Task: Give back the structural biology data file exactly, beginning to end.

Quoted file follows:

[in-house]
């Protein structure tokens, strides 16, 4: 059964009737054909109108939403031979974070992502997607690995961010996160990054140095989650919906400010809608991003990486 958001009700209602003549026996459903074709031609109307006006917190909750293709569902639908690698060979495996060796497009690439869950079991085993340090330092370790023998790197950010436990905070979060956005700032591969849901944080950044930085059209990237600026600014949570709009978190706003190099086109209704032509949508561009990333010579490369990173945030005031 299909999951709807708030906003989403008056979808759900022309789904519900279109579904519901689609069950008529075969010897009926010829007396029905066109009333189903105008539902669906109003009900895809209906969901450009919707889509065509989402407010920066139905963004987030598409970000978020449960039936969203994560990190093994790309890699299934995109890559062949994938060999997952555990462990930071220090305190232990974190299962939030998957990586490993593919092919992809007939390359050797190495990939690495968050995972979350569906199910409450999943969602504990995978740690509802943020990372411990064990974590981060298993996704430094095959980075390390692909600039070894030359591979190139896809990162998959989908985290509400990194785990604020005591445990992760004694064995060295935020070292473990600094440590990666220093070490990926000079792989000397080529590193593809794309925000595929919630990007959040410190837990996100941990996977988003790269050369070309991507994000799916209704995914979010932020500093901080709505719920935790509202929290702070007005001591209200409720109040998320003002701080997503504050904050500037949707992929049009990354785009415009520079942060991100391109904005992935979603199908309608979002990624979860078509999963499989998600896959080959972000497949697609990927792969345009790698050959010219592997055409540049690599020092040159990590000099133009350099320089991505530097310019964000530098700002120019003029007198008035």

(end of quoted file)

[in-house]
């Protein structure tokens, strides 16, 4: 059964009737054909109108939403031979974070992502997607690995961010996160990054140095989650919906400010809608991003990486 958001009700209602003549026996459903074709031609109307006006917190909750293709569902639908690698060979495996060796497009690439869950079991085993340090330092370790023998790197950010436990905070979060956005700032591969849901944080950044930085059209990237600026600014949570709009978190706003190099086109209704032509949508561009990333010579490369990173945030005031 299909999951709807708030906003989403008056979808759900022309789904519900279109579904519901689609069950008529075969010897009926010829007396029905066109009333189903105008539902669906109003009900895809209906969901450009919707889509065509989402407010920066139905963004987030598409970000978020449960039936969203994560990190093994790309890699299934995109890559062949994938060999997952555990462990930071220090305190232990974190299962939030998957990586490993593919092919992809007939390359050797190495990939690495968050995972979350569906199910409450999943969602504990995978740690509802943020990372411990064990974590981060298993996704430094095959980075390390692909600039070894030359591979190139896809990162998959989908985290509400990194785990604020005591445990992760004694064995060295935020070292473990600094440590990666220093070490990926000079792989000397080529590193593809794309925000595929919630990007959040410190837990996100941990996977988003790269050369070309991507994000799916209704995914979010932020500093901080709505719920935790509202929290702070007005001591209200409720109040998320003002701080997503504050904050500037949707992929049009990354785009415009520079942060991100391109904005992935979603199908309608979002990624979860078509999963499989998600896959080959972000497949697609990927792969345009790698050959010219592997055409540049690599020092040159990590000099133009350099320089991505530097310019964000530098700002120019003029007198008035």